CONTRIBUTED BY LAUREL SCHMOLZE ANDERSON
I started seeing an acupuncturist, and I love him. I’ve always liked acupuncture but hadn’t found someone since I had moved. One of the things he said was that I needed to remove my toenail polish because my liver breathes through my toenails (everyone’s does – FYI – not just mine). I thought that was interesting, and in doing research I found this article. For me it’s no big deal to have naked toes so I’ve decided to give that a go. The other thing he said was a lot harder. He told me… to eat less wheat.
I kind of wanted to die a little inside when he said that. It was like a flash back to 2001 when I figured out I was lactose intolerant and literally sobbed, grieving over my loss of cheese, yoghurt, ice cream…I digress.
So – I’ve been starting to remove gluten from my diet. Slowly.
I haven’t been diagnosed with celiac disease, or a gluten allergy/intolerance, so this information is more of a “Hey yeah, let’s try less wheat”. For those of you who are interested, here are some resources I have found for a less gluten-y life here in Seoul.
I’m going to use gluten and wheat interchangeably, using mostly the word “gluten.”
Living in South Korea, I was especially concerned. I don’t speak Korean or read it well, and the concept of gluten-free is still sort of new for a lot of people. Don’t Fret! I found some great stuff to share, and Korea is catching on. Here’s an article from the Korea Herald about the rise of gluten free in K-town and another amazing one from Seoulist Magazine on Korean foods and gluten free options.
celiactravel.com has some just amazing things. In addition to a plethora of information – they have created cards to give to hotels and restaurants to help them explain what sorts of things they can and cannot eat. Here is a link to the Korean card, which you can download for free. (English translation here)
Gluten Free Passport also offers a Korean restaurant card that has some more specific-to-Korea food suggestions/limitations.
And frankly just doing a web search for “Gluten free Seoul” or “gluten free Korea” or “Laurel is awesome” (just kidding) will give you more info than I could ever share.
There’s an App For That
Here are some links to gluten-free apps (paid and free) for you mobile device. They’re not necessarily related to Korea, or Korean food, but they may help in shopping, shipping, and other knowledge.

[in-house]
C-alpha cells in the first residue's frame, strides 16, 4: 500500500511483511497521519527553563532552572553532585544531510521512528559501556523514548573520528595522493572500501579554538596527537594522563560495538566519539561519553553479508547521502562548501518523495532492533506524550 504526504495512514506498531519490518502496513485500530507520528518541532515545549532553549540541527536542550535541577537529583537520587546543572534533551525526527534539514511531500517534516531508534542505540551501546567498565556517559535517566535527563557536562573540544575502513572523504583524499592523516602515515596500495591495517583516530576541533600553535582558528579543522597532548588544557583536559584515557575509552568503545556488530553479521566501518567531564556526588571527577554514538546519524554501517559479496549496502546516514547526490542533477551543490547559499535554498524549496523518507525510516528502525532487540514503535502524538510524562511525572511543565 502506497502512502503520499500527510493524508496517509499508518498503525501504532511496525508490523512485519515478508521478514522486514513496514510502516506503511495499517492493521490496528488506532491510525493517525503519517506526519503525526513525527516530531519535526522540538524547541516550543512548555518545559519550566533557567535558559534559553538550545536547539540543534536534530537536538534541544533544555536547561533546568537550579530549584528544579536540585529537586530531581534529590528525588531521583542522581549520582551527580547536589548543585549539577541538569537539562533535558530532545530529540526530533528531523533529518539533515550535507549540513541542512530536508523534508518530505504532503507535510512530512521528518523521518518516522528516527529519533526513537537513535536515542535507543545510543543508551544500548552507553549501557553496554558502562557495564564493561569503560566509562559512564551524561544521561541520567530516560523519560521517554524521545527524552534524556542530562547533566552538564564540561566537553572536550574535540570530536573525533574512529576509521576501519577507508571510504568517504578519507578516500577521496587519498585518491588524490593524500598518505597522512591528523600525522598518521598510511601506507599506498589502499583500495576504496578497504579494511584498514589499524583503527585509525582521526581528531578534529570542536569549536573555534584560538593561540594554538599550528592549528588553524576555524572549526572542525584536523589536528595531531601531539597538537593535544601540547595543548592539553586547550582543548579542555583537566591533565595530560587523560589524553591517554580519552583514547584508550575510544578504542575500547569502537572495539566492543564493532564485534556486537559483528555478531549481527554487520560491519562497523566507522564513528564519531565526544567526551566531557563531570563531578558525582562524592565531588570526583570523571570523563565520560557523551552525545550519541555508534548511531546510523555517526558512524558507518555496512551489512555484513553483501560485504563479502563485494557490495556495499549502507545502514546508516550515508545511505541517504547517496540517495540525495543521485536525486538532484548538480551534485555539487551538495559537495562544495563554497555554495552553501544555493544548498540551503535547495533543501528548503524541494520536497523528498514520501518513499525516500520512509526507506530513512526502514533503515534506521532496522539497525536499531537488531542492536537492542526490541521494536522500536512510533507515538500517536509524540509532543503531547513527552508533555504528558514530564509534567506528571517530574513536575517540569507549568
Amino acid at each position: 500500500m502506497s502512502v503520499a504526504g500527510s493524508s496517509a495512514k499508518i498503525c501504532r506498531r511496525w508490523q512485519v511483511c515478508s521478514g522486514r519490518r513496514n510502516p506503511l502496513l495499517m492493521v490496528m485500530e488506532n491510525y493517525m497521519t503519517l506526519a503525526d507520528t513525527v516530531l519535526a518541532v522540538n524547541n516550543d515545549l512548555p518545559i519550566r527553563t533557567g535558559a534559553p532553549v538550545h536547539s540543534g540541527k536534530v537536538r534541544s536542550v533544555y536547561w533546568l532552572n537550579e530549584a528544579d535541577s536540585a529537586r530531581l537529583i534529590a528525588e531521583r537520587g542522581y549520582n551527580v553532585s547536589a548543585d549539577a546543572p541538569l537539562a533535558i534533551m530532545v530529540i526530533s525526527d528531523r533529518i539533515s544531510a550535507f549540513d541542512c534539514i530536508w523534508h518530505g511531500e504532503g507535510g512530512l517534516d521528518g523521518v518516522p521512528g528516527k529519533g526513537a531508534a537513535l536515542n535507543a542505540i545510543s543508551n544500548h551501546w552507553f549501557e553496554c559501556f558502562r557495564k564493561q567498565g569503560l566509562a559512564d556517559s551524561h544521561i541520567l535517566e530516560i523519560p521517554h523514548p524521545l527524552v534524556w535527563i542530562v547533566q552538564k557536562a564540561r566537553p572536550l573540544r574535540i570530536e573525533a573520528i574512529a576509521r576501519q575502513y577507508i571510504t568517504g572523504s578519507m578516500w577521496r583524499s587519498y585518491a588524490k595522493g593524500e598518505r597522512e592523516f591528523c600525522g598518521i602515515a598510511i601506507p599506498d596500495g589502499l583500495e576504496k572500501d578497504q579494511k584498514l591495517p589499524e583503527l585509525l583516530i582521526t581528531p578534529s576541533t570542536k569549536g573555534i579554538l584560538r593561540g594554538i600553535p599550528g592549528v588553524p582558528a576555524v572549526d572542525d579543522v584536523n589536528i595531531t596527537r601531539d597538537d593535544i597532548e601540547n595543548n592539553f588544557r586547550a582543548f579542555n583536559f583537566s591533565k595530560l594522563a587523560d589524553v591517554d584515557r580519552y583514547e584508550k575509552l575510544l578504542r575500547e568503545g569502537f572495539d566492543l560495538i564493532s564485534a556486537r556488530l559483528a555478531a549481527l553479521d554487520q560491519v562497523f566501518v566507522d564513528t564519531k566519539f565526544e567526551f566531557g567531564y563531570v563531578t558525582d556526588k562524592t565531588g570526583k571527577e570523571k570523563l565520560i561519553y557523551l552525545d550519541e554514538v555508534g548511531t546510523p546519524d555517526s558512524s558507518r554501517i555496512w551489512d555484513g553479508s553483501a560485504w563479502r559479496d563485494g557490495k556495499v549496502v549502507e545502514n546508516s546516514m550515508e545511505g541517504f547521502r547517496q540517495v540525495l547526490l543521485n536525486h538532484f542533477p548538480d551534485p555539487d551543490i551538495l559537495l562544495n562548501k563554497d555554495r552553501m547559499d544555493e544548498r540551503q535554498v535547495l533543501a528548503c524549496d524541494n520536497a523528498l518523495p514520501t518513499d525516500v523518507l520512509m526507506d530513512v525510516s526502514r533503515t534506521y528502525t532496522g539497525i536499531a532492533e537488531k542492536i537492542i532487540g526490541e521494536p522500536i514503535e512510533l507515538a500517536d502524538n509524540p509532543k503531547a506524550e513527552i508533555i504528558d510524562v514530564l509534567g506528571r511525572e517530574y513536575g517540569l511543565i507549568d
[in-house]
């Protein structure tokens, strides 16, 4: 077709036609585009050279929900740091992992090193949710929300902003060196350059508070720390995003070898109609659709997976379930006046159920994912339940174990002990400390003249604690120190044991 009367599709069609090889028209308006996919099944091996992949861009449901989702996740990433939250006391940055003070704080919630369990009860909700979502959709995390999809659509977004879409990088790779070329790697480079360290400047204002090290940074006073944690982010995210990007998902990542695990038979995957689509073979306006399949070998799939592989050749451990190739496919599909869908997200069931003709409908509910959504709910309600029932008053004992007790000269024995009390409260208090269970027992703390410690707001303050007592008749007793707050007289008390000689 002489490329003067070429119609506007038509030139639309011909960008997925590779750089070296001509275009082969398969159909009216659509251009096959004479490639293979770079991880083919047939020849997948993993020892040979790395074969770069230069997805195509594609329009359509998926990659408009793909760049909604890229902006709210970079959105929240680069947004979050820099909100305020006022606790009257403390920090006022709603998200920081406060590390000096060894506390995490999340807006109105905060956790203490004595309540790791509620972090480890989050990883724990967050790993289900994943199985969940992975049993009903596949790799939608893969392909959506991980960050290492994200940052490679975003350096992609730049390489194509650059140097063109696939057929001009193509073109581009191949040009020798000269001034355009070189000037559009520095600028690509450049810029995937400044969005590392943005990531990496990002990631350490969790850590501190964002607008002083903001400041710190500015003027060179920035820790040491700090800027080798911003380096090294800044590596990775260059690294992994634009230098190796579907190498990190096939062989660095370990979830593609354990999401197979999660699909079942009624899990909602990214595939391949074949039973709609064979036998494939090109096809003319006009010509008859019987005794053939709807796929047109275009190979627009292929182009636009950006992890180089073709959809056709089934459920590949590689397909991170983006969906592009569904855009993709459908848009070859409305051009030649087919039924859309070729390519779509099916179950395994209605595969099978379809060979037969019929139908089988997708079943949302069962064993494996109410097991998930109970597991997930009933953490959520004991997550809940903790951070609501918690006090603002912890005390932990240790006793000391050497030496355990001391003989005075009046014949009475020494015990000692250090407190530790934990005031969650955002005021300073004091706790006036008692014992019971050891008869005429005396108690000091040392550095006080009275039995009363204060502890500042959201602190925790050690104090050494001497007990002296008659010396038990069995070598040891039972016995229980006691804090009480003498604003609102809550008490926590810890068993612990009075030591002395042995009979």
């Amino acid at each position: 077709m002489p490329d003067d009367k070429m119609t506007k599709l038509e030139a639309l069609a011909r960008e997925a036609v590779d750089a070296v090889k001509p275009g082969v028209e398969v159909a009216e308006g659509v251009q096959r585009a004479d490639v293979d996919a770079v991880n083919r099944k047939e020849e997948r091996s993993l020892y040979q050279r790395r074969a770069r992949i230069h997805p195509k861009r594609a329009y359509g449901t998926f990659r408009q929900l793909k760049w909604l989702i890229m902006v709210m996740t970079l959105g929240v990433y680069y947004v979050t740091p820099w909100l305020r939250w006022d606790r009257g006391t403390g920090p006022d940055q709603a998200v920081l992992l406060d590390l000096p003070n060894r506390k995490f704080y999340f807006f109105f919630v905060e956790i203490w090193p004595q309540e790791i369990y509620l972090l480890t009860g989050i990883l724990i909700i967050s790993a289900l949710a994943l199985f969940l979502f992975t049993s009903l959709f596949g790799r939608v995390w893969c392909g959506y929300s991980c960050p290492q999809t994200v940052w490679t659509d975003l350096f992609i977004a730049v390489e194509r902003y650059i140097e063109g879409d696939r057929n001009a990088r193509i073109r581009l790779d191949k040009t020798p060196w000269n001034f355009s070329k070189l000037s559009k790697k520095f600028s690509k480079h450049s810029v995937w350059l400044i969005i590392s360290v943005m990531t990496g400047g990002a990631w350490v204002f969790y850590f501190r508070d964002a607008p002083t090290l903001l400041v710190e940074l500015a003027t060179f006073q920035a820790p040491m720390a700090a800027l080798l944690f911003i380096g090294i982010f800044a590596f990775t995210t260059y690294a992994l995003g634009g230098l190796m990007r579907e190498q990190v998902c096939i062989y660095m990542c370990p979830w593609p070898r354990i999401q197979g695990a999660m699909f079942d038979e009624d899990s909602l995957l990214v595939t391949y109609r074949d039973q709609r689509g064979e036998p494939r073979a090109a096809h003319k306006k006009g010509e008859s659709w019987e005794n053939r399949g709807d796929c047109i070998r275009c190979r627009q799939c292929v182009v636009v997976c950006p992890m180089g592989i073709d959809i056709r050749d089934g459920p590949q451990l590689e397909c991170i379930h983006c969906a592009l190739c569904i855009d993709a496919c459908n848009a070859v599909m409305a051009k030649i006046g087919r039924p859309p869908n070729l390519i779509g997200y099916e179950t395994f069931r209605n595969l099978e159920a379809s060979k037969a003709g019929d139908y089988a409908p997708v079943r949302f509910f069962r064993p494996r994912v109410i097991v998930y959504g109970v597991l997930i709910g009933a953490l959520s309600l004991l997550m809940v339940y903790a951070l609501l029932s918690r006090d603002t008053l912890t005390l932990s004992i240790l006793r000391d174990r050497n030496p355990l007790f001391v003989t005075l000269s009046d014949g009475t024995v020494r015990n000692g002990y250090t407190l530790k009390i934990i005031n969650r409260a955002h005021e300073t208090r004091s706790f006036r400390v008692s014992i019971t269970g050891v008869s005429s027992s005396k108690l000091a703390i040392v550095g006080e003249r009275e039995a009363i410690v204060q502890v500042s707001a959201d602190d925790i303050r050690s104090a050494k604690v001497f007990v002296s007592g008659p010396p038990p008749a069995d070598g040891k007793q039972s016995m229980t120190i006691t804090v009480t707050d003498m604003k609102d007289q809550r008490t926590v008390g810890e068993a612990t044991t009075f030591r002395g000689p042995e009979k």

click image for source
Here are some typical Korean foods that generally don’t have gluten in them:
Bi Bim Bap – typically isn’t cooked with a lot of soy sauce which actually usually does contain gluten
Kam Ja Tang – A hearty stew made with potatoes and pork bones
Too Boo Kimchee – A plate of warm tofu and kimchee, often served with soju
Bee Gee Chee Gay – A thick stew made from the skins of the soybeans
Soon Doo Boo Chee Gay – A spicy soup made with soft tofu, clams, egg, and vegetables
Jhap Chay – A dish of clear noodles mixed with various vegetables; the noodles are made of sweet potatoes, this is common in Jeollado and in Chinese restaurants in Korea
Ahl Bap – Fish eggs and vegetables mixed with rice; a bit like bibimbap
Kim Chee Boke Um Bap – Kimchi fried rice
Cham Chee Boke Um Bap – Stir-fried tuna and kimchee with rice
Saeng Sun Gooey – Grilled fish
Cham Chee Kimbap – Tuna and vegetables rolled in rice and seaweed; beef kimbap should also be OK
Noo Duh Kimbap – Vegetables and other ingredients rolled in seaweed and rice with the rice facing out. Watch out for ham, odeng, and artificial crab meat, though.
Mae Oon Tang – Spicy stew made with whole fish
Tokk Gook – Flat round rice cakes in a thin broth, commonly served on Lunar New Year’s Day
Tole Sut Bap – Rice and vegetables served in a hot stone bowl
Say Ooh Cheot – Salted shrimp, used as a seasoning for pork or for making kimchee. This is really a condiment, not a meal.
So Long Tang – A soup made from beef broth, spring onions, rice, salt, and red pepper paste. There are usually noodles in this dish, but often they are , which are sweet potato noodles, be sure to ask.
Tak Jook – Thick porridge made from chicken broth, sticky rice, ginseng, garlic and salt
All Tang – Spicy soup made from fish eggs, red pepper, spring onions and other seasonings
Jang Oh Goo Ee – Marinated and barbecued eel filets wrapped in lettuce
Sam Gye Tang – A whole chicken stuffed with rice, jujubes, garlic and ginseng and boiled whole
임실치즈피자 Im Sil Cheese Pizza -Made with 100% rice flour
Soju – made with sweet potatoes
Shopping – Gluten: It’s Everywhere
If you’re really going to be strict, or just have a casual interest in knowing, gluten is in just about everything. Aside from the obvious, bread, most baked goods, white flour, wheat flours, and spelt, gluten also hides in dressings, sauces, imitation fish, beer, soy sauce, candy, popsicles, snack foods, and even in lunch meats and hot dogs. If you’re shopping in a grocery store, and the words “Gluten-Free”are not on the package, it probably has gluten hiding in it, or processed in a facility where there may be gluten contamination.
In Korean grocery stores, especially larger ones, there are more and more gluten free products that are labeled in English. Usually the organic section has options including snacks, cereal, and various flours. I have also found that the regular baking section has many flours needed to create a gluten free all purpose flour.
Beware: many brands of soy sauce contain wheat. Joseon soy sauce is gluten free (or was as of 2011); Kikkoman has a gluten free line of sauces, and some varieties of tamari are gluten free (available in both regular and low sodium formulas). Always check the ingredients list to be sure.
Again, if you’re serious about no gluten – if it doesn’t say “Certified Gluten Free” don’t buy it.